Immigration Updates in the month of April 2017
- On April 25, 2017, A Federal district court issued a nationwide injunction against §9(a) of Executive Order 13768-Enhancing Public Safety in the Interior of the United States, which blocks so-called “sanctuary jurisdictions“ from receiving federal grant money. The Court concluded that the Executive Order violated the Separation of Power clause of the U.S. Constitution (County of Santa Clara v. Trump, 4/25/17). Source: http://www.cnn.com/2017/04/25/politics/sanctuary-cities-injunction/
- On April 18, 2017, President Trump signed the “Buy American” “Hire American” Executive Order. The Executive Order directs the Secretary of State, Attorney General, Secretary of Labor, and Secretary of Homeland Security to propose new rules and issue new guidance to “protect the interest of United States workers in the administration of our immigration system, including through the prevention of fraud and abuse.” The Order also directs the agencies to suggest reforms to prioritize “the most-skilled or highest-paid petition beneficiaries” in awarding H-1B visas. Though the Order does not provide detail regarding these reforms or impose deadlines on the agencies, a background briefing posted by the White House indicates that the administration is considering specific changes to the H-1B system, including giving greater weight to H-1B applicants with advanced degrees and higher wages, and increasing application fees. This year’s H-1B lottery process will not be affected. Source: https://www.whitehouse.gov/the-press-office/2017/04/18/presidential-executive-order-buy-american-and-hire-american
- On April 17, 2017 USCIS finished the H-1B Cap Random Selection Process for FY2018. USCIS received 199,000 H-1B petitions during the filing period, which began April 3, including petitions filed for the advanced degree exemption. This number represents a 15.7 percent decrease from the 236,000 petitions that USCIS received during last year’s filing period. On April 11, USCIS used a computer-generated random selection process, or lottery, to select enough petitions to meet the 65,000 general-category cap and the 20,000 cap under the advanced degree exemption. USCIS will reject and return all unselected petitions with their filing fees, unless the petition is found to be a duplicate filing.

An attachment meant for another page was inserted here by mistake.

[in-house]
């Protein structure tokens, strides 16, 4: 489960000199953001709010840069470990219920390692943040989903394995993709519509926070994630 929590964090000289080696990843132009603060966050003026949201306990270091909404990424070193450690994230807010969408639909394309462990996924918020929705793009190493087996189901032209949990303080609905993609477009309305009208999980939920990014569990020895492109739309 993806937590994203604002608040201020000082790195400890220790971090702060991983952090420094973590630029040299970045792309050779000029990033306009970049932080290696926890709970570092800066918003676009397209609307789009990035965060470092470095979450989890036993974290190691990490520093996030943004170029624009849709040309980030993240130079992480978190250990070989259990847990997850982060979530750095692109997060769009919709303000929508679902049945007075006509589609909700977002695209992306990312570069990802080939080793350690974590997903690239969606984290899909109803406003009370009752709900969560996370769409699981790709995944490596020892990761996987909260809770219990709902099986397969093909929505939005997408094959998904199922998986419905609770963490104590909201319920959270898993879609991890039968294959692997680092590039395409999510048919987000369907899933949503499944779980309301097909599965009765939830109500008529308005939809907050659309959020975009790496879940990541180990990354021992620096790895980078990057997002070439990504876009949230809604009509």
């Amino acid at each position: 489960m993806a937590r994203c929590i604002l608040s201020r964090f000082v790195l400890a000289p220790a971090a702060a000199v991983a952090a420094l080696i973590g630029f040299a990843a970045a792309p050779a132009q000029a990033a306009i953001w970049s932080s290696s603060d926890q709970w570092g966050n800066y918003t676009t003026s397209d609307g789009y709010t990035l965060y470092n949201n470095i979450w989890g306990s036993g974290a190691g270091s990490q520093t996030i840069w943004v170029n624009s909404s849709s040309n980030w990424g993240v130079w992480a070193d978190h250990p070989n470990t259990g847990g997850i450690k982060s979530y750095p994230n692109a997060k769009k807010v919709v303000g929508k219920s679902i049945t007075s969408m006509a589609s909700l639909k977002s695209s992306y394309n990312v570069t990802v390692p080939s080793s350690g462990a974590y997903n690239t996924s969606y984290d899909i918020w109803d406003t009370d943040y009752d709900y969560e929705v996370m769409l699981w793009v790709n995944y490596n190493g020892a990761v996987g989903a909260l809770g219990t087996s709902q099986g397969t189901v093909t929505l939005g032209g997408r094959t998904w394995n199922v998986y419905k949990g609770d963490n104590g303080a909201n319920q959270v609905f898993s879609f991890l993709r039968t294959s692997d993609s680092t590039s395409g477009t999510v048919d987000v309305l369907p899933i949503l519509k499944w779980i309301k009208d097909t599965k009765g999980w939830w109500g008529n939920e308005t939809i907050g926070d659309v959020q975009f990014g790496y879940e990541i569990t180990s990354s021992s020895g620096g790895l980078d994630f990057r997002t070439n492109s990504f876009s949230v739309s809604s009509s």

- On April 12, 2017, USCIS issued a policy memo that designated Matter of I-Corp as an adopted decision. Matter of I- Corp. clarifies that USCIS cannot approve a visa petition that is based on an illegal or otherwise invalid employment agreement. To prevent a potential conflict with the Fair Labor Standards Act, USCIS must ensure that a beneficiary will not be paid a wage that is less than the minimum required wage under state or Federal law, whichever is higher, before approving an employment-based visa petition. This decision was adopted after a U.S. company filed a Petition to transfer its employee to the U.S. sought to pay him at $6.7 rate per hour which is below the U.S. federal minimum wage. The Administrative Appeals Office (AAO) concluded that while reviewing eligibility for an immigration benefit, USCIS Officers must also ensure compliance with other areas of law such as criminal, family and labor law.
- On Sunday, April 16, 2017 while on “NBC Meet The Press,” DHS Secretary John Kelly confirmed in the interview that Immigration and Customs Enforcement (ICE) recently completed “a targeted operation” to go after visa overstays, or people who have stayed in the country past their visa expiration date. He stated that increasing number of the undocumented population are visa overstays. This means that individuals who entered the U.S. in visitor status, student status or other non-immigrant status and overstayed their visas or otherwise violated their status are a deportation priority for this administration. We have also noticed that those who entered the U.S. and later filed for a change of status and were denied, are being pursued as ICE has begun to issue Notice to Appear (NTA) before an Immigration Judge so that removal proceedings are started. We have also noticed that hearings before an Immigration Judge are being scheduled quickly right after the NTA is issued. The risk of missing a hearing is higher because in our experience, most people move around during their stay in the U.S. and never file a change of address with USCIS. When a NTA or a hearing is issued, it is sent to the last address on record with immigration. If one misses a hearing, an Immigration Judge will most likely issue a removal order “in absentia.” Once a removal order is issued and is not appealed, Immigration Customs Enforcement (ICE) will apprehend the removed individual and deport him/her.
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